Another Brick in the Wall

An ode to the ancient building block

Indian Institute of Management. Photography Abhishek Donda

Dating back to 7000 BCE, the humble brick continues to be our structural foundation. Few fundamental innovations go back further: The written word is a little over 3,000 years old, the invention of the wheel only 3,500, by comparison.

In their first iteration, bricks were made of clay or mud, and sun dried. Modern-day varieties are mainly sand and clay, fired at up to 1,100 degrees. While the methods and constituents have evolved over time, this simple modular idea has hardly changed.

Brick architecture can be paradoxical. On the one hand, it is mostly geometry, and devoid of figurative carvings or ornamentation, lending it a timeless quality. Look at Tate Modern by Herzog & de Meuron, the Indian Institute of Management by Louis Kahn, or, going back a little further to 2030 BCE, the Great Ziggurat of Ur by King Ur-Nammu. Conversely, telling the age and geographic location of a building can be easy when looking at the brickwork in abstract: A Roman building has signature-style workings and bonding, as does a Dutch townhouse, when compared with a building of the same date in London.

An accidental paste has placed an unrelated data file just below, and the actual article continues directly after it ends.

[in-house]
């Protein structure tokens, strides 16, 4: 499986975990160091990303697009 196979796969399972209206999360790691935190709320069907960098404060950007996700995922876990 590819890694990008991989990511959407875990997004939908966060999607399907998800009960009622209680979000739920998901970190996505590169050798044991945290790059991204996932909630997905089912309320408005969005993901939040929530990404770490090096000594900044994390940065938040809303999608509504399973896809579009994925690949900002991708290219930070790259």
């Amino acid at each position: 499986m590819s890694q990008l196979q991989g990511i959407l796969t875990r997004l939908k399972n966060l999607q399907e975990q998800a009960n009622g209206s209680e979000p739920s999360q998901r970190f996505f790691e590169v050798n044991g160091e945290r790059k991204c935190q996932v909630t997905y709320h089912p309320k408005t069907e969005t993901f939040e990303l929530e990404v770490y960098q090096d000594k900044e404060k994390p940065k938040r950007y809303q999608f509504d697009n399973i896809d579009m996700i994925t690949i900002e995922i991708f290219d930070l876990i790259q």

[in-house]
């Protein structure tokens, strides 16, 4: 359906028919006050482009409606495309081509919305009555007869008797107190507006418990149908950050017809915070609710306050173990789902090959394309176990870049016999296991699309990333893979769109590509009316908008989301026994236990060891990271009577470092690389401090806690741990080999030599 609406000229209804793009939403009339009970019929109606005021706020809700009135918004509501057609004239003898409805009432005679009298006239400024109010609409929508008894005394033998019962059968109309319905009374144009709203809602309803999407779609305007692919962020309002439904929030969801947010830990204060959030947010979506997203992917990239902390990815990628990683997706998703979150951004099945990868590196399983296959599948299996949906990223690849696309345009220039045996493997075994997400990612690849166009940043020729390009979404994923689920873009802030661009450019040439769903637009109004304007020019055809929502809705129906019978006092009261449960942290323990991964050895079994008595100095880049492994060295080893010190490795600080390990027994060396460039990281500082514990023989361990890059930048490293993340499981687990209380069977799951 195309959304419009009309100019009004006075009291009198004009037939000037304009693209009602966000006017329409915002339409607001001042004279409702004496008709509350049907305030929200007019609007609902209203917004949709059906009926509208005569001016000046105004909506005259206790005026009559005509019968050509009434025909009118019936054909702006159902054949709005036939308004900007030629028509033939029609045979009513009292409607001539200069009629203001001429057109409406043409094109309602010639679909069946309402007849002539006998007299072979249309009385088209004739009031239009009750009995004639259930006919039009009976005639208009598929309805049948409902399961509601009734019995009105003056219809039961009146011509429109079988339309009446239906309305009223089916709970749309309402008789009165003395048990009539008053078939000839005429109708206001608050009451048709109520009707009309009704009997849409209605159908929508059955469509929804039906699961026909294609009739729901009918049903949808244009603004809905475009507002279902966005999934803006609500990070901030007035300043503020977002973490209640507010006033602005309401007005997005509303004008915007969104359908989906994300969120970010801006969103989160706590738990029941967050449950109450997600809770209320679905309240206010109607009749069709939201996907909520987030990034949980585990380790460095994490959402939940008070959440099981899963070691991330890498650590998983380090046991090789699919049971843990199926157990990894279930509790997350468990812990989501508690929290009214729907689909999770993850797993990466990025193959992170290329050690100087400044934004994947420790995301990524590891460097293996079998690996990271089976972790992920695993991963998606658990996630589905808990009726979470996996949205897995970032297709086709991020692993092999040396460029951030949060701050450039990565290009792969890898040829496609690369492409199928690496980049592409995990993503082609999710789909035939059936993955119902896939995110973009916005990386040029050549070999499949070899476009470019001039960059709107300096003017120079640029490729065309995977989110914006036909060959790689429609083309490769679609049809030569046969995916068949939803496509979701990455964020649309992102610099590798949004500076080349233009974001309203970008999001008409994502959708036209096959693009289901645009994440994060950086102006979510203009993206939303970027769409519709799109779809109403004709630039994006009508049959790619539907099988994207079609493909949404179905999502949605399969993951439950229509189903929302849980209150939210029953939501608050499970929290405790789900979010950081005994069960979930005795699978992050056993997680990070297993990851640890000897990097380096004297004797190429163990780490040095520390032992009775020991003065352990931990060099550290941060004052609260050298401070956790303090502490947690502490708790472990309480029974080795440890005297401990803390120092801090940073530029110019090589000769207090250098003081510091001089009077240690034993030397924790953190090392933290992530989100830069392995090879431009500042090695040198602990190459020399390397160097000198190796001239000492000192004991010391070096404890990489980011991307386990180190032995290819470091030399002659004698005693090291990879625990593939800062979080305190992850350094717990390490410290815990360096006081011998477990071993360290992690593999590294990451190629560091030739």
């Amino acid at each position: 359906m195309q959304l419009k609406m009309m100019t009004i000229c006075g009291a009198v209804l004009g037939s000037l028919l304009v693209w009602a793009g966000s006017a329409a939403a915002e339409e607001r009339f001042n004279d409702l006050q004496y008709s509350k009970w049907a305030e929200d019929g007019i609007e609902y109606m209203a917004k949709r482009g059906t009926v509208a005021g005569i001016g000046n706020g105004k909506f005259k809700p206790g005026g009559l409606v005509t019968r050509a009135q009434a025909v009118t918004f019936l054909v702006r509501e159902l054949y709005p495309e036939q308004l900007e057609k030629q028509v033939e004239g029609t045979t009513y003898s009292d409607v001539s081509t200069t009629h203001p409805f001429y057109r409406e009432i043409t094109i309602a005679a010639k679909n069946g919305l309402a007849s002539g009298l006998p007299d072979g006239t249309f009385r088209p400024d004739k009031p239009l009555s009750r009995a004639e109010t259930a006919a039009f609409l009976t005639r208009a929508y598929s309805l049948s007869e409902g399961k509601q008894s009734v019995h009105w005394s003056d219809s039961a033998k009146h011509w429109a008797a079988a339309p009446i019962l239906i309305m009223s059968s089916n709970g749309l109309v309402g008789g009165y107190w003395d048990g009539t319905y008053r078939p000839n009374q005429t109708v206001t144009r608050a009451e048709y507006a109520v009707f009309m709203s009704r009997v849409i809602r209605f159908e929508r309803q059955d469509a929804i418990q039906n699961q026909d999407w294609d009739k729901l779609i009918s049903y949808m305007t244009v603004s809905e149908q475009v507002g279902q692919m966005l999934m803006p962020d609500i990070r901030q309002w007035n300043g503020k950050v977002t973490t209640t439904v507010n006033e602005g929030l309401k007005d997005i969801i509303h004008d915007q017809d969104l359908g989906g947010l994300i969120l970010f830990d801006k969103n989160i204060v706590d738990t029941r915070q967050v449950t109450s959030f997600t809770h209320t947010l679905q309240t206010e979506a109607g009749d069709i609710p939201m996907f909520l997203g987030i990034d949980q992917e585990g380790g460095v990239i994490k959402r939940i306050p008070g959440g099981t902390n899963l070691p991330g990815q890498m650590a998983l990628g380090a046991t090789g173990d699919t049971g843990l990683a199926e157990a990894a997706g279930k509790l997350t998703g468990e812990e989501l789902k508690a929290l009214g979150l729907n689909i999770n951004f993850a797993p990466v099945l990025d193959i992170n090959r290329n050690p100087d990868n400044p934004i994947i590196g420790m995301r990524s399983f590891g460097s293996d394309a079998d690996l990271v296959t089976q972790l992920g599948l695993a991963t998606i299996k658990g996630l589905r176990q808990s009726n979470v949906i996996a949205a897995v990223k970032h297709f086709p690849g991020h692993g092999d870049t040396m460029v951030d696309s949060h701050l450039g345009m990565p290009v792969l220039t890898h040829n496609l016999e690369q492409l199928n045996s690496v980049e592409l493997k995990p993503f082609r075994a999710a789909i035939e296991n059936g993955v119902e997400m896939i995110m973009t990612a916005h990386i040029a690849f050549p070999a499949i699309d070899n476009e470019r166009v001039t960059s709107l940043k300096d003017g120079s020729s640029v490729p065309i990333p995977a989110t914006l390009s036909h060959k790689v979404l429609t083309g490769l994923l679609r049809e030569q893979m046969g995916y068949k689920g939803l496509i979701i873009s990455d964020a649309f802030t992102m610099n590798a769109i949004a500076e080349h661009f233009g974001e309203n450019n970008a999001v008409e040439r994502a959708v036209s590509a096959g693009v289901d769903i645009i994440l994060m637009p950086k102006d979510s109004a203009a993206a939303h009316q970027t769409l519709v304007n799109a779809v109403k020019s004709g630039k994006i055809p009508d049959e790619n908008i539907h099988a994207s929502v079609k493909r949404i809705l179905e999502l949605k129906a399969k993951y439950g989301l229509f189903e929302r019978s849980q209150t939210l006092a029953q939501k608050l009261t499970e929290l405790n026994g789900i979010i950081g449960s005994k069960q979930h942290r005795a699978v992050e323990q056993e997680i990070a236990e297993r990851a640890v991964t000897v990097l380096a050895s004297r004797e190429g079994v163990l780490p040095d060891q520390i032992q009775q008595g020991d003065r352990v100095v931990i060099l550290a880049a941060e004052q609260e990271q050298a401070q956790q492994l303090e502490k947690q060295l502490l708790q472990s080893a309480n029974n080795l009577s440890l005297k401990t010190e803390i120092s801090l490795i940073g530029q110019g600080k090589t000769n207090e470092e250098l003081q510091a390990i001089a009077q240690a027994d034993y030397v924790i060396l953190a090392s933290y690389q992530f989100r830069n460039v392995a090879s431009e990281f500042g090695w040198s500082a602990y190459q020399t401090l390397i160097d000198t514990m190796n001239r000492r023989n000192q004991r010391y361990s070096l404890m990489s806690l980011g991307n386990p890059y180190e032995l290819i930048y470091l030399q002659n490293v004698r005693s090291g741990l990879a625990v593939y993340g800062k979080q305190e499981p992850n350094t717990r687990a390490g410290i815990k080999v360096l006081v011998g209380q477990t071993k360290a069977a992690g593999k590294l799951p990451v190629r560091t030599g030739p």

The Blavatnik Building, Tate Modern. Photography Iwan Baan

There is a multitude of patterns and colour-coded systems in bricklaying, opening the door to various styles of geometric decoration: 45-degree herringbone bond, Flemish diagonal bond, Della Robbia bond, Scottish bond, American bond, double English cross bond…the list goes on.

With new innovations on the horizon including recycling of old demolition waste and other constituents, the modest brick will likely continue to be used long into the future. Amen to that.

This article is taken from Port issue 28. To continue reading, buy the issue or subscribe here